# Prove that the field F is a vector space over itself.

How can I prove that a field F is a vector space over itself? Intuitively, it seems obvious because the definition of a field is nearly the same as that of a vector space, just with scalers instead of vectors.

Here's what I'm thinking:

Let V = { (a) | a in F } describe the vector space for F. Then I just show that vector addition is commutative, associative, has an identity and an inverse, and that scalar multiplication is distributary, associative, and has an identity.

Example 1: Commutativity of addition, Here x,y are in V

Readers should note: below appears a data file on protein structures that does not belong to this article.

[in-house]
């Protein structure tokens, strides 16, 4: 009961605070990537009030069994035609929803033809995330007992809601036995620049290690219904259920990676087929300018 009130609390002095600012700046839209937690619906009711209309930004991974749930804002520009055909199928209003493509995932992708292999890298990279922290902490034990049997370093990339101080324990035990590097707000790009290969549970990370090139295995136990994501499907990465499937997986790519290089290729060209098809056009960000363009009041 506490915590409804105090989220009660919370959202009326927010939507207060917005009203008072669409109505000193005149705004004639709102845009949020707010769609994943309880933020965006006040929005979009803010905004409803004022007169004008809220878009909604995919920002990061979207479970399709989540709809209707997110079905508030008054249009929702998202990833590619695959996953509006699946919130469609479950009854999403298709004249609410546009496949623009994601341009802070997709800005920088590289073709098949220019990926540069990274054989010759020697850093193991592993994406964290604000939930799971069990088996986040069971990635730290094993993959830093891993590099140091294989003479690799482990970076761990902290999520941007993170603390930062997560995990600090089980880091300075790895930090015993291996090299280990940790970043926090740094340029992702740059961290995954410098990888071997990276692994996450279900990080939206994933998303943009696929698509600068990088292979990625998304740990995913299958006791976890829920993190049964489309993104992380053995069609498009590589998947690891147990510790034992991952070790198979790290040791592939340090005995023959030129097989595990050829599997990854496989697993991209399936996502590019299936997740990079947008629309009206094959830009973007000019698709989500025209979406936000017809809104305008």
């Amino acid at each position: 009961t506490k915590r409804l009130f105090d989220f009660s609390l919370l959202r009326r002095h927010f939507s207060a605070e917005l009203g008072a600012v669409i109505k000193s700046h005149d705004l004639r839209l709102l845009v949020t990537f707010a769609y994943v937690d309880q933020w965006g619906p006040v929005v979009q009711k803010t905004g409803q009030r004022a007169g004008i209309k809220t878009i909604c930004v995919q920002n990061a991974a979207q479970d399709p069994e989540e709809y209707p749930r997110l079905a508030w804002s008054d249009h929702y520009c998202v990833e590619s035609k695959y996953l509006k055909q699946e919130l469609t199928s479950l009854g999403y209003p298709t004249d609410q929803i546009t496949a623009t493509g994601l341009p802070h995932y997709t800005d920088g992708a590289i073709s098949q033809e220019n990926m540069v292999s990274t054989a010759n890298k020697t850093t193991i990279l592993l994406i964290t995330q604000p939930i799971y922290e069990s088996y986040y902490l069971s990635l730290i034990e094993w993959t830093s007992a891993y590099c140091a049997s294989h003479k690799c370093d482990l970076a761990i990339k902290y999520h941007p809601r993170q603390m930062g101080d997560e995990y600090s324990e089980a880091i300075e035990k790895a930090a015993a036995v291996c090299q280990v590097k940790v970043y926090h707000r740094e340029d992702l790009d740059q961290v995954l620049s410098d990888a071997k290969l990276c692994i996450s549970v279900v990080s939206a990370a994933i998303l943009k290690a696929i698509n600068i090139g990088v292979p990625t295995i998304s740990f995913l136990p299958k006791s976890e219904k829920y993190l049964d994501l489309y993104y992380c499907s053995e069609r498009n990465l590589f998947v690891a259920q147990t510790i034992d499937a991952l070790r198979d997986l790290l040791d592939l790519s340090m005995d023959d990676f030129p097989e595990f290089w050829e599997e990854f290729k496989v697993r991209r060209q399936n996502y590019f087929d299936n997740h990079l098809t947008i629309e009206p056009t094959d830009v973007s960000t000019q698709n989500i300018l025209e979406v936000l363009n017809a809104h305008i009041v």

(x)+(y) = (y)+(x)

x + (X+y) = (X + x)+y: associative property

Example 2: Additive inverse x,y,0 in V (x)+(y)=(0)

Let y=-x in V

(X+-x)=(0) substitute

(0)=(0) simplify

I don't know if I'm going in the right direction with this, although it seems like it should be a pretty simple proof. I think mostly I'm having trouble with the notation.

Any help would be greatly appreciated! Thanks in advance!

• Yes, your notation is the problem. Just drop the brackets. "vector" and "scalar" are merely terminology, and can be ignored in this case. Sep 14 '13 at 17:26
• Note that $\mathbb{F}$ is a vector space over itself, replacing scalar multiplication with field multiplication. Sep 14 '13 at 23:01